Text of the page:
Friday, March 2, 2012

Sadie Who?

Monday, February 27, 2012
At least I serve to connect some of you to the New York Times. Yesterday’s paper had a feature article on black students at Stuyvesant High School, a subject I explored not too long ago. Read it at Black enrollment peaked in 1975 when black students made up 12 percent of the school’s population, or 303 of the school’s then 2,536 students. In 1980, there were 212 black students; in 1990, 147; in 2000, 109; in 2005, 66; and today 40 out of 3,295 students. In 1970, Asian (Chinese) students were 6% of the student body surging to 72.5% today. Which of these situations is more remarkable?
Tanxi Wang Fu Zhou Cuisine Inc., 13B Eldridge Street, is a busy joint. Long and narrow, about 40 chairs face two ledges running opposite each other down the length of the restaurant, and almost every one was taken with rapid turnover. The one English version of the menu is posted on the wall and the choices are limited. I had fish ball soup ($2 small) and noodles with peanut sauce ($2). There were seven 1" fish balls in a mild broth. The ground fish, with a texture akin to a quenelle, was wrapped around a meat or darker fish center. The flat egg noodles might have been cold sesame noodles if they were cold, not hot, but they were hot so not. It amounted to a lot of good food for a little money.

Tuesday, February 28, 2012
A story I missed when it first appeared is at Of course, my Dutch is rusty and it took awhile for me to understand KLM’s new policy which will allow airplane seat selection to incorporate profile information about possible co-passengers from social networks. I’m already crafting some profiles for myself to use on different flight segments to maximize my chances to be left in splendid isolation:
New York to Chicago - Flatulent senior citizen.
New York to Los Angeles - Newly-crowned teenage baton-twirling champion.
New York to London - Life insurance salesman under quota.
New York to Tokyo - Newt Gingrich.

Wednesday, February 29, 2012
How old do you have to be to know who is Sadie Hawkins?

Thursday, March 1, 2012
Canal Best Restaurant, 266 Canal Street, is a joint I would have sworn I had gone to before. Located just west of Broadway, it’s in a heavily-trafficked area, but I had missed it in the last two years. It’s medium-small sized, 8 rectangular tables for 4 and 8 round tables for 8-10 people. Just about every table was partially occupied, mostly by Chinese, although many tourists were in constant movement outside along Canal Street. It has a big menu, with few surprises. Eighty dishes are offered for lunch, ranging from $5 to $6.95, with soup. Another 60 items included noodles and rice dishes. After all that, I ordered shredded duck chow fun ($6.95), which was not actually on the menu, but presented no problem in light of the listing of shredded duck with other noodles, and chow fun with other meats. The portion was not as heaping as I might have wished, but it was good, not great. The noodles did not manage to double up on themselves as happens in the greatest of chow funs. I wonder how they do that?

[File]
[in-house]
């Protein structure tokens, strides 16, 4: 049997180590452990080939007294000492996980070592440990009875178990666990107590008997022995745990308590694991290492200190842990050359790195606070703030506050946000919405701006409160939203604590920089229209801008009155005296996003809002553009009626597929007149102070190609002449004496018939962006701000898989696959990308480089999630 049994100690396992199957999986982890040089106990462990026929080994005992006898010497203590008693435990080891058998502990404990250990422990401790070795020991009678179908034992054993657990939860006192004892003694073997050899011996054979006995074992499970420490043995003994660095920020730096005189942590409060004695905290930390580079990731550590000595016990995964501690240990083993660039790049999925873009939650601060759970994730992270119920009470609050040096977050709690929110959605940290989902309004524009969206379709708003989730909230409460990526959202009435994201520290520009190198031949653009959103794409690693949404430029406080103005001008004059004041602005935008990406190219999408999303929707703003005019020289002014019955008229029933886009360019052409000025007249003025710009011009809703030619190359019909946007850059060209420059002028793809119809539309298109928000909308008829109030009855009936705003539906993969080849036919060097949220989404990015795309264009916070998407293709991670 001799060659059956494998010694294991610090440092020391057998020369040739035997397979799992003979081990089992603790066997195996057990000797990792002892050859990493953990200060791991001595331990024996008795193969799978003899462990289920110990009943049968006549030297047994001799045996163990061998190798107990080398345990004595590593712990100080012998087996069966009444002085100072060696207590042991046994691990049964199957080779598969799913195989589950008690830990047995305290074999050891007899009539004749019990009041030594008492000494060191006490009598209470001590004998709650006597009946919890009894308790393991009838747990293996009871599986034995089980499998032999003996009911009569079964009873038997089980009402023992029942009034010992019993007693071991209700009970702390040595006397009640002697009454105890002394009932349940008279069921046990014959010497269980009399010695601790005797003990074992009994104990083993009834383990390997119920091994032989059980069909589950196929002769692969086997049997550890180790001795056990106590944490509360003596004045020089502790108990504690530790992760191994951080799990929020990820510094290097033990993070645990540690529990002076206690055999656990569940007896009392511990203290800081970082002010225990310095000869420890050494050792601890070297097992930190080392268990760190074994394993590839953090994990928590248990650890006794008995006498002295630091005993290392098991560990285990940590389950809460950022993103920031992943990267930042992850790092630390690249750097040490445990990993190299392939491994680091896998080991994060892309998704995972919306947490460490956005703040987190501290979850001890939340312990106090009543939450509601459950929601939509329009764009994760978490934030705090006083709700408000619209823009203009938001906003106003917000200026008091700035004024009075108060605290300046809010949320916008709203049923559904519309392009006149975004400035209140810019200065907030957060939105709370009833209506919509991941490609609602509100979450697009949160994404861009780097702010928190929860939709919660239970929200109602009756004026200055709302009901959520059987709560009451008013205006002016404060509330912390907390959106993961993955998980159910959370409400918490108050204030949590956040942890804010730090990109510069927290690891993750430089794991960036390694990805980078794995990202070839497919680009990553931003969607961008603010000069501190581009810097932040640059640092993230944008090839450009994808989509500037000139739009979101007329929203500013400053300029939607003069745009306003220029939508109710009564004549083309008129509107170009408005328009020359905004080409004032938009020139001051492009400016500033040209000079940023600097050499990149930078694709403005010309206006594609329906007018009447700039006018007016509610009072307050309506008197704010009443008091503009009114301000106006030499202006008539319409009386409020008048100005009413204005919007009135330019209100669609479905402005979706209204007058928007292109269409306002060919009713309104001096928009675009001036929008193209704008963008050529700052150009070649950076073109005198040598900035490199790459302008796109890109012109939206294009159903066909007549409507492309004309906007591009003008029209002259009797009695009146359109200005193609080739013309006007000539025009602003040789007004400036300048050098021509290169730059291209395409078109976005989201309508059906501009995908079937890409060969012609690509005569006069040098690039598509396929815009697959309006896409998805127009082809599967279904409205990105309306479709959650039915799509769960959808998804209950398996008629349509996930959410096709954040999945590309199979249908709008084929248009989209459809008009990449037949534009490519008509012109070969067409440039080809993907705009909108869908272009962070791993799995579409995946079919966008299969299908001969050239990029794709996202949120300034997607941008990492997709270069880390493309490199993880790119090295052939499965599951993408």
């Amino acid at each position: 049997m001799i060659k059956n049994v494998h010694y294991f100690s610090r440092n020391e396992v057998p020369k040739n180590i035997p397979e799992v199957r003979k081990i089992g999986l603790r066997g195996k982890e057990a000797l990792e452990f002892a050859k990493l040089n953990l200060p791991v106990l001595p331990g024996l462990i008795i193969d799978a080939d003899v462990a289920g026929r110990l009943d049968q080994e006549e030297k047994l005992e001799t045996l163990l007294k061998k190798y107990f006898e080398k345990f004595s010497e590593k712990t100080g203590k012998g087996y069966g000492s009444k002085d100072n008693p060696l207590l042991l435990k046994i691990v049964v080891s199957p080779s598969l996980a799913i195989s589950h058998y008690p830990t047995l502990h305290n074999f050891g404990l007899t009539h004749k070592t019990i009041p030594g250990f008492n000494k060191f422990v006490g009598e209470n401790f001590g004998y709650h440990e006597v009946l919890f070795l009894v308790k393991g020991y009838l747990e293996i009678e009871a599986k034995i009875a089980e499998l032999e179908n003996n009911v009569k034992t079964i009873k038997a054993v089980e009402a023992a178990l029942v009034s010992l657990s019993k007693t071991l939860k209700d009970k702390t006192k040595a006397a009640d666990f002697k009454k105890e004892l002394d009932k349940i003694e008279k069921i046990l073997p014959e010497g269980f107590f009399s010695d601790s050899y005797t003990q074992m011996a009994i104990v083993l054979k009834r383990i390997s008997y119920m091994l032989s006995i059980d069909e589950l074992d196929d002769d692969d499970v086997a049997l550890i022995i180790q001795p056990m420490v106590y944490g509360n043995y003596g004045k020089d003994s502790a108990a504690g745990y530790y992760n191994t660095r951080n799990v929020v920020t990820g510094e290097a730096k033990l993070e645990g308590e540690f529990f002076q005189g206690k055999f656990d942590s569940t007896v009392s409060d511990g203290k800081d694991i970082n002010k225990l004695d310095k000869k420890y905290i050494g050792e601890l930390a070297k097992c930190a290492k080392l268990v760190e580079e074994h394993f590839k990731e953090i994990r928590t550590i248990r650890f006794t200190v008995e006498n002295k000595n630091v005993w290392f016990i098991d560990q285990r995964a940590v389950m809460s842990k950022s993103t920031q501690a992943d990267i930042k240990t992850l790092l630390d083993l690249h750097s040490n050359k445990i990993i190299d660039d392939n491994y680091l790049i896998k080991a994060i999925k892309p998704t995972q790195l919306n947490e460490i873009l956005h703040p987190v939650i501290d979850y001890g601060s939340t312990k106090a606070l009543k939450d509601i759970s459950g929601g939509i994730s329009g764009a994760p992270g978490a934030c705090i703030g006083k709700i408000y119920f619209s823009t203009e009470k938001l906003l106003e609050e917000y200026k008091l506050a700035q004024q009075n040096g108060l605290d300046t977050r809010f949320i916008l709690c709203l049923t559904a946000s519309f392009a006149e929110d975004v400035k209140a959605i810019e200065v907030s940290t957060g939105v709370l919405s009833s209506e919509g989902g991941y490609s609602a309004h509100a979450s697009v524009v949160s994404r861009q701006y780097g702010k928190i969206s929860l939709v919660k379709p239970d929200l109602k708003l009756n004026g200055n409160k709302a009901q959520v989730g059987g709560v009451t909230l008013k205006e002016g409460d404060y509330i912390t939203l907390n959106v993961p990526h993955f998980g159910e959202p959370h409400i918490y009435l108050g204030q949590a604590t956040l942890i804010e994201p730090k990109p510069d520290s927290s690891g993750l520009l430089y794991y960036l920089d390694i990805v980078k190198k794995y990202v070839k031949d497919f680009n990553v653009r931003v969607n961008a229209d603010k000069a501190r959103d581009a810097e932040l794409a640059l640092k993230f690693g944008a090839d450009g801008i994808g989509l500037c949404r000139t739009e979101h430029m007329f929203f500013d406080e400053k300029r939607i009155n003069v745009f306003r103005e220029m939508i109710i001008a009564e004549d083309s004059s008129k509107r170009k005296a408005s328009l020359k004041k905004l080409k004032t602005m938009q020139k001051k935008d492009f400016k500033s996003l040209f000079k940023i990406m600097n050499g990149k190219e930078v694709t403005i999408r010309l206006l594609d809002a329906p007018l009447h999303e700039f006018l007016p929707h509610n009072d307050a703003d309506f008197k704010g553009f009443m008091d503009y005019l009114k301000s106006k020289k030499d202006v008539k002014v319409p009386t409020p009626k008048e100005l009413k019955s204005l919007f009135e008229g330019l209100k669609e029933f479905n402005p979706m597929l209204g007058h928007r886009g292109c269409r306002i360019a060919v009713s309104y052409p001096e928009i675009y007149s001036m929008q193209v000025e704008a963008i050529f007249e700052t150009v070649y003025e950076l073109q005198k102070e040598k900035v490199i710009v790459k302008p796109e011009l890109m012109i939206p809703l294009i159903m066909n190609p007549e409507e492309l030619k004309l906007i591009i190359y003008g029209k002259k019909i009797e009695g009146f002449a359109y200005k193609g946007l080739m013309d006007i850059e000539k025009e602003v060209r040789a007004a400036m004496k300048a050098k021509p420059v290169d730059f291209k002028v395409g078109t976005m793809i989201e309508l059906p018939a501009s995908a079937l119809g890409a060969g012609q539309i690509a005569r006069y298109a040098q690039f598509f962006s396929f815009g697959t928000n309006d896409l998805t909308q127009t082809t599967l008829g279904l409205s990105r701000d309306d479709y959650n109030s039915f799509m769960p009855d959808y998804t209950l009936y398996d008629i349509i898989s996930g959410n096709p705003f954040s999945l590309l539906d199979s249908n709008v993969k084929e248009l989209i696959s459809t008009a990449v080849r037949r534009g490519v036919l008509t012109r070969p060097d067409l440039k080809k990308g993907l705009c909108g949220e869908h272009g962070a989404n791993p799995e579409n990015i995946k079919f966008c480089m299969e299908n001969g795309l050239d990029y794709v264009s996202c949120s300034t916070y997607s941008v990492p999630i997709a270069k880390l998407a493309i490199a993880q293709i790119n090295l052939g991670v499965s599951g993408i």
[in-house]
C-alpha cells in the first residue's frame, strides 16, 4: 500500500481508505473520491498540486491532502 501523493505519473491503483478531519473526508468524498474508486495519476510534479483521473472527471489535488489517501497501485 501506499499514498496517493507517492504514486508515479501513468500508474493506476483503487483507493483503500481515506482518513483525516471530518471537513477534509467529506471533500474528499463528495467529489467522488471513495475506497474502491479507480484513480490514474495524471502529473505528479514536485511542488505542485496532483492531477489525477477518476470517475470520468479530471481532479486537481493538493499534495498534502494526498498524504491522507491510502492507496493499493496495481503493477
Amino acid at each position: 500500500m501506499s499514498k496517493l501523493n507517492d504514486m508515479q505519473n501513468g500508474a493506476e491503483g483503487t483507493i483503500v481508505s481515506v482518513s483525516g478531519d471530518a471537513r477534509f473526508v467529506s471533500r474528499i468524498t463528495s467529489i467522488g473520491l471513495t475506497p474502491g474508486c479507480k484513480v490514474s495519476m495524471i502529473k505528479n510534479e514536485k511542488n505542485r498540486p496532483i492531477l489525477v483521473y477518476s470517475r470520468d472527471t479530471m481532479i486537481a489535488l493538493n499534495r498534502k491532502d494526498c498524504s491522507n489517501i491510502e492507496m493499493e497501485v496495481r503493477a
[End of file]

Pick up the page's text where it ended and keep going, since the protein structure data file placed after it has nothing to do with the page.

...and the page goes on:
Friday, March 2, 2012
Solidifying our role as the upper West Side’s Power Couple, America’s Favorite Epidemiologist and I purchased smartyphones this past weekend. While their possible uses seem endless with all the apps available from technophiles dwelling in ill-ventilated spaces, we are making some progress in joining the Wired Generation. I note this for your benefit since my smartyphone combines telephone numbers, e-mail addresses and web sites into one contact list, all selected by a gentle touch of the screen. However, age, drink, weariness, distraction, sleep deprivation, sensory overload or boredom might occasionally distort the accuracy of my selection causing me to ring you up in the middle of the night when I was merely trying to look up the population of Bolivia. I ask your temporary tolerance of my learning curve.

1 comment:

  1. Unintentionally ringing someone from your smart phone is known as "butt dialing" in reference to the usual location of one's phone when it occurs. Being on the receiving end of such a call can be interesting as you eavesdrop on the unsuspecting caller's activities. I have learned many things I did not care to know about T&T's comings and goings in just that way.